The White House acknowledged last week that it shouldn't have included in
President Bush's January State of the Union address a dramatic contention that
Iraqi leader Saddam Hussein was trying to buy uranium for nuclear weapons in
Africa. Other administration claims about Iraq's banned weapons program and
alleged ties to the al-Qaida terrorist network are now in question.
Several officials said another reason for the cancellation of Bolton's
testimony was that he might have been subjected to sharp questioning about Iraq
intelligence, a controversy the White House is trying to lay to rest.
There is more attention to "dotting I's and crossing T's," said a State
Department official, adding that Bolton's draft statement was the subject of
Bolton set off a controversy in May 2002 when he asserted in a speech that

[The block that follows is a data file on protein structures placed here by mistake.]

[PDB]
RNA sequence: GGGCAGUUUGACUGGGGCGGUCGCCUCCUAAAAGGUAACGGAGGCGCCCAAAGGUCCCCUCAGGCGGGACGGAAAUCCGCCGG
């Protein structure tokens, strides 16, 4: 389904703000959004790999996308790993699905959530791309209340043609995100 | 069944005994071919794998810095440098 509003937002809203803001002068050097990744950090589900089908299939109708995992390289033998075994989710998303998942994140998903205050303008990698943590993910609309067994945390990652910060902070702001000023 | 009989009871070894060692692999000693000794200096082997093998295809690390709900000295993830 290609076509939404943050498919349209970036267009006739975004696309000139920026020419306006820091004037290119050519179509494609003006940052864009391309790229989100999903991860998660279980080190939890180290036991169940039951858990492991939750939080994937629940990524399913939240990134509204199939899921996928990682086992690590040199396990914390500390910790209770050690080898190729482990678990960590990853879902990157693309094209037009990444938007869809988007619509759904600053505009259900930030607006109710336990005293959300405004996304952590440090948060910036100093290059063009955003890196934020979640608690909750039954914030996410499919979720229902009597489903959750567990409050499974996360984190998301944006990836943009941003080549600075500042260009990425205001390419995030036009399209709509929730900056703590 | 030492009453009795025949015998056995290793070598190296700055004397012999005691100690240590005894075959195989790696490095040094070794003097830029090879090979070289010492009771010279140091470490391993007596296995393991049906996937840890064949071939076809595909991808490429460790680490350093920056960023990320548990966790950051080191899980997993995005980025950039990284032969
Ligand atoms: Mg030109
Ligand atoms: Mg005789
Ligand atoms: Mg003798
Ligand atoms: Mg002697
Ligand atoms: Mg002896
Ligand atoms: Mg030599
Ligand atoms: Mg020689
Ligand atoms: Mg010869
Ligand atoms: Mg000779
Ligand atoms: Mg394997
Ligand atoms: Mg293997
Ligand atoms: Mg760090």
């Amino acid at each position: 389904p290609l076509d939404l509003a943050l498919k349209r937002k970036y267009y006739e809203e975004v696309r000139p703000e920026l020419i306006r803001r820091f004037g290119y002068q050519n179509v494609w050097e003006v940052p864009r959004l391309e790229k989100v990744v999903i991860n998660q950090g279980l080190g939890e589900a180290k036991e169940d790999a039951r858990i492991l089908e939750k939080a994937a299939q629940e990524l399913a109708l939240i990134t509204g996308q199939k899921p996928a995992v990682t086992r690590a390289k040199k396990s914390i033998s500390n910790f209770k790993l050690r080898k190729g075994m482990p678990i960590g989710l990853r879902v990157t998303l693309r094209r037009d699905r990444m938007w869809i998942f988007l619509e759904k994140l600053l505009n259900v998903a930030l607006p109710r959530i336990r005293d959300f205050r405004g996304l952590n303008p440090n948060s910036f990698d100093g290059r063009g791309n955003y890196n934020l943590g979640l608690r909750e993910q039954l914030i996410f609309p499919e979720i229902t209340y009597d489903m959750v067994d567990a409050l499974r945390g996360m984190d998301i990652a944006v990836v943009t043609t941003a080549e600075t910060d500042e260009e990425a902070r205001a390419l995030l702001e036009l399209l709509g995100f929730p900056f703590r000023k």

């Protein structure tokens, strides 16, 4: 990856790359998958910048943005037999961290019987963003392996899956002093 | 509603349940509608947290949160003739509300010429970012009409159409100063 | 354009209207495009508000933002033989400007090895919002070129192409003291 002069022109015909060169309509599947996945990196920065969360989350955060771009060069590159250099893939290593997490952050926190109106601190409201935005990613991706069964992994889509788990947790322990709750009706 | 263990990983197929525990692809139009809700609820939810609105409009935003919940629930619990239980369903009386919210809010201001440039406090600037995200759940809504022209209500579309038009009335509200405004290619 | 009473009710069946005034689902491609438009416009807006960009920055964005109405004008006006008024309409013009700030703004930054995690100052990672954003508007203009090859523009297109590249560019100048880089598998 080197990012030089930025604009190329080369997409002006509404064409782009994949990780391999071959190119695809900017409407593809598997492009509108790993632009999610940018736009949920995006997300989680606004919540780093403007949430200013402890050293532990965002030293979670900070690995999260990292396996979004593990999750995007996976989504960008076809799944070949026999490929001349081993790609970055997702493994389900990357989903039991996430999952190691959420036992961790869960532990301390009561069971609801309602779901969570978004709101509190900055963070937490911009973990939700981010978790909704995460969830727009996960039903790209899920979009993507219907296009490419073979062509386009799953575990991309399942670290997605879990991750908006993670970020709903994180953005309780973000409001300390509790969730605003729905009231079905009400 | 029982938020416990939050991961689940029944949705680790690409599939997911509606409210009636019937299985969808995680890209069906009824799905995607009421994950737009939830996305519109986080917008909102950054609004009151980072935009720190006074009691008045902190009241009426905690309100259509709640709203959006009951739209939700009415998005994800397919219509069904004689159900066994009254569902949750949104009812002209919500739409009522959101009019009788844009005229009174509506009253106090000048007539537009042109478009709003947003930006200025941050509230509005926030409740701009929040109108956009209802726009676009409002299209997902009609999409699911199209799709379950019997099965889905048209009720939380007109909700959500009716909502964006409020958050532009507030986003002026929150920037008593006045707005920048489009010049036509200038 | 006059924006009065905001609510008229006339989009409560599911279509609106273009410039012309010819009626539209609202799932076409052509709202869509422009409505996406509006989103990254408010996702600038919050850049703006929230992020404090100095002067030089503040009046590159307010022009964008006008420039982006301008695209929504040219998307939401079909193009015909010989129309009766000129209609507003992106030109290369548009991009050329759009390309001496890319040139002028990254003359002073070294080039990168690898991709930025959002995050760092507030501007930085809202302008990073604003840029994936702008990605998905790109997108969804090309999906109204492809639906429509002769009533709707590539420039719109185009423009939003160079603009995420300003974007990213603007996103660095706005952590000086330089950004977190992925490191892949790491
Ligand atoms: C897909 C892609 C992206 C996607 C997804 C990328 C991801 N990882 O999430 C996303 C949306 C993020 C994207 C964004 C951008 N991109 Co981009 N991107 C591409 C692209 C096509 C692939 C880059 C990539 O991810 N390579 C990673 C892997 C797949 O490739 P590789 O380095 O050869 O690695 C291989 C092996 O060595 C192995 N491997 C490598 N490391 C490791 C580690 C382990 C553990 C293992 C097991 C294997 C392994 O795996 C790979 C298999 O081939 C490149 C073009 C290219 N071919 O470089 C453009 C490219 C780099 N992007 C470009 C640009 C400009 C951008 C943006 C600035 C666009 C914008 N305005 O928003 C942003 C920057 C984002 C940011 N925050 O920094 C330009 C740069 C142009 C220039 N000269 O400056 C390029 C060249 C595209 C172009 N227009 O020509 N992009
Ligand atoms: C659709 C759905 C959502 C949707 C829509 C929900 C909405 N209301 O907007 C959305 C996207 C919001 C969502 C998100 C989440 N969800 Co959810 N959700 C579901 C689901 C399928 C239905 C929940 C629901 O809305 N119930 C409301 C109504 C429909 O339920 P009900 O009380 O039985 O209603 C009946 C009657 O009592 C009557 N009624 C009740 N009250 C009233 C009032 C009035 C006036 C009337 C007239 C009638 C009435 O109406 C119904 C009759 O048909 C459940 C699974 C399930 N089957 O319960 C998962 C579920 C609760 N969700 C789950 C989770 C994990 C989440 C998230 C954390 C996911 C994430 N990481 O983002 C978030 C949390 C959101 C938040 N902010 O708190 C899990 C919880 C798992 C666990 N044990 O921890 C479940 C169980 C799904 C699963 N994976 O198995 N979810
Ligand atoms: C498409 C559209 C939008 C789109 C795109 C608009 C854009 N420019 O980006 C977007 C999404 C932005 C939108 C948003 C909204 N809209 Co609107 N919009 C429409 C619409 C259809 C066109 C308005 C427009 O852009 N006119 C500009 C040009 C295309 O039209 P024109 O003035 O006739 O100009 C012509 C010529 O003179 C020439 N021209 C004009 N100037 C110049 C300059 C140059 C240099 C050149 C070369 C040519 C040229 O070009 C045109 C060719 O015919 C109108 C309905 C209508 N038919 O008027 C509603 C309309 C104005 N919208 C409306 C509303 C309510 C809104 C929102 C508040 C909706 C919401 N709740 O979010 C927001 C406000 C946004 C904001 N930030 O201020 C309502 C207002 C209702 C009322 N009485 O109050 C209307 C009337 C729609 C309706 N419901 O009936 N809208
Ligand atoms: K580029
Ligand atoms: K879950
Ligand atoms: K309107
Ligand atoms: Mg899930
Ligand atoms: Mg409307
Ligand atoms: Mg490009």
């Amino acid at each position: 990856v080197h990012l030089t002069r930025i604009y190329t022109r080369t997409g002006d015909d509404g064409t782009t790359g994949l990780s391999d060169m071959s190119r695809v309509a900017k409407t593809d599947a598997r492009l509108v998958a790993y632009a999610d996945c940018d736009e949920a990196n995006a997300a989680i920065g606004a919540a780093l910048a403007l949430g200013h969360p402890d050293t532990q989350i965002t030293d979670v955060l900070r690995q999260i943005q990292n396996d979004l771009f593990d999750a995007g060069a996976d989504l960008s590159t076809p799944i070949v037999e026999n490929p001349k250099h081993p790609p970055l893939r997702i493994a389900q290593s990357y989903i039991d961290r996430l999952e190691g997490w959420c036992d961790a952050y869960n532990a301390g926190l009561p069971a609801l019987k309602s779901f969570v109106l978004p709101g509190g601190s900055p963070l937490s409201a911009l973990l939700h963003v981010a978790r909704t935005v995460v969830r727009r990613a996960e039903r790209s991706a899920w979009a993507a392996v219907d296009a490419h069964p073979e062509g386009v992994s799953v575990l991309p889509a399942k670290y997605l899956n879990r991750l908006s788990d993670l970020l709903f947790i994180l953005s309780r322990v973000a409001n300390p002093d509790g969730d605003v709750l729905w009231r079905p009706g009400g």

Cuba has a biological warfare program. A State Department intelligence expert,
Christian Westermann, recently told a closed-door Senate Intelligence Committee
hearing that available intelligence data don't support that assertion, U.S.
officials have said.
The first U.S. official said that after months of complaining about
pressure to skew their analyses, rank-and-file intelligence officials "have
become emboldened" by the recent public debate over Iraq.
"People are fed up," he said.
Another official confirmed that the CIA had "a good deal of concern" over
the classified portion of Bolton's testimony.
In speeches and congressional testimony over the past year, Bolton has
identified Syria among a handful of countries whose alleged pursuit of